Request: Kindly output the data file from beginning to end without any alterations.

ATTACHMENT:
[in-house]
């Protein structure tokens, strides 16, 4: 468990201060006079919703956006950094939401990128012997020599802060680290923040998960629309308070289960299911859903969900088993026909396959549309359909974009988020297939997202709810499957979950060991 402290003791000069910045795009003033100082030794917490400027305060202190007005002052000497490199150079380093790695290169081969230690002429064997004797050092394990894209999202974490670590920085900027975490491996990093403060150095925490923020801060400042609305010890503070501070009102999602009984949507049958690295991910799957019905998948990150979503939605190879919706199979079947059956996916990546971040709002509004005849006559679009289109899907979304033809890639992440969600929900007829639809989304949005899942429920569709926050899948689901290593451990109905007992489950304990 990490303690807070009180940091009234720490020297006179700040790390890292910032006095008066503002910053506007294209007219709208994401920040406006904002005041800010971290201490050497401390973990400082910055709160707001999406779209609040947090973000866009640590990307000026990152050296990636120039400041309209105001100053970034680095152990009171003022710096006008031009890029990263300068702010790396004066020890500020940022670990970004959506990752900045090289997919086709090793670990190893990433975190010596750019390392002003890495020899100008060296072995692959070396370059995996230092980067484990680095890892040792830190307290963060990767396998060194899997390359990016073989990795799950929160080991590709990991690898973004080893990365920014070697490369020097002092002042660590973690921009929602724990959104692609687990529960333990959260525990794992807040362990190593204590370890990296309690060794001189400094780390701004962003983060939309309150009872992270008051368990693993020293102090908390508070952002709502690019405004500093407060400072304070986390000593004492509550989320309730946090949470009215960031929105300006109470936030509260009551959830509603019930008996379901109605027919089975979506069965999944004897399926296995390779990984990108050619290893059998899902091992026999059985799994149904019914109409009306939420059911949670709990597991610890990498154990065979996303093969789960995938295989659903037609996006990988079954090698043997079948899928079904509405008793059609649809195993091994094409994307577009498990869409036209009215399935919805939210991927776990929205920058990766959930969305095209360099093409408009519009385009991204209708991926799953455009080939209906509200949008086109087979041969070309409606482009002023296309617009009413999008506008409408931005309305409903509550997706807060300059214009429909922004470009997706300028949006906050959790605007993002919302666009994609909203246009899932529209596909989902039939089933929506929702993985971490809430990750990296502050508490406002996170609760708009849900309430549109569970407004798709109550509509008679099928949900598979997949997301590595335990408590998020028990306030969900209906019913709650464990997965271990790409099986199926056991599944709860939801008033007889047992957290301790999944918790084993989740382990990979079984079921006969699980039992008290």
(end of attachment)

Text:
[in-house]
């Protein structure tokens, strides 16, 4: 468990201060006079919703956006950094939401990128012997020599802060680290923040998960629309308070289960299911859903969900088993026909396959549309359909974009988020297939997202709810499957979950060991 402290003791000069910045795009003033100082030794917490400027305060202190007005002052000497490199150079380093790695290169081969230690002429064997004797050092394990894209999202974490670590920085900027975490491996990093403060150095925490923020801060400042609305010890503070501070009102999602009984949507049958690295991910799957019905998948990150979503939605190879919706199979079947059956996916990546971040709002509004005849006559679009289109899907979304033809890639992440969600929900007829639809989304949005899942429920569709926050899948689901290593451990109905007992489950304990 990490303690807070009180940091009234720490020297006179700040790390890292910032006095008066503002910053506007294209007219709208994401920040406006904002005041800010971290201490050497401390973990400082910055709160707001999406779209609040947090973000866009640590990307000026990152050296990636120039400041309209105001100053970034680095152990009171003022710096006008031009890029990263300068702010790396004066020890500020940022670990970004959506990752900045090289997919086709090793670990190893990433975190010596750019390392002003890495020899100008060296072995692959070396370059995996230092980067484990680095890892040792830190307290963060990767396998060194899997390359990016073989990795799950929160080991590709990991690898973004080893990365920014070697490369020097002092002042660590973690921009929602724990959104692609687990529960333990959260525990794992807040362990190593204590370890990296309690060794001189400094780390701004962003983060939309309150009872992270008051368990693993020293102090908390508070952002709502690019405004500093407060400072304070986390000593004492509550989320309730946090949470009215960031929105300006109470936030509260009551959830509603019930008996379901109605027919089975979506069965999944004897399926296995390779990984990108050619290893059998899902091992026999059985799994149904019914109409009306939420059911949670709990597991610890990498154990065979996303093969789960995938295989659903037609996006990988079954090698043997079948899928079904509405008793059609649809195993091994094409994307577009498990869409036209009215399935919805939210991927776990929205920058990766959930969305095209360099093409408009519009385009991204209708991926799953455009080939209906509200949008086109087979041969070309409606482009002023296309617009009413999008506008409408931005309305409903509550997706807060300059214009429909922004470009997706300028949006906050959790605007993002919302666009994609909203246009899932529209596909989902039939089933929506929702993985971490809430990750990296502050508490406002996170609760708009849900309430549109569970407004798709109550509509008679099928949900598979997949997301590595335990408590998020028990306030969900209906019913709650464990997965271990790409099986199926056991599944709860939801008033007889047992957290301790999944918790084993989740382990990979079984079921006969699980039992008290």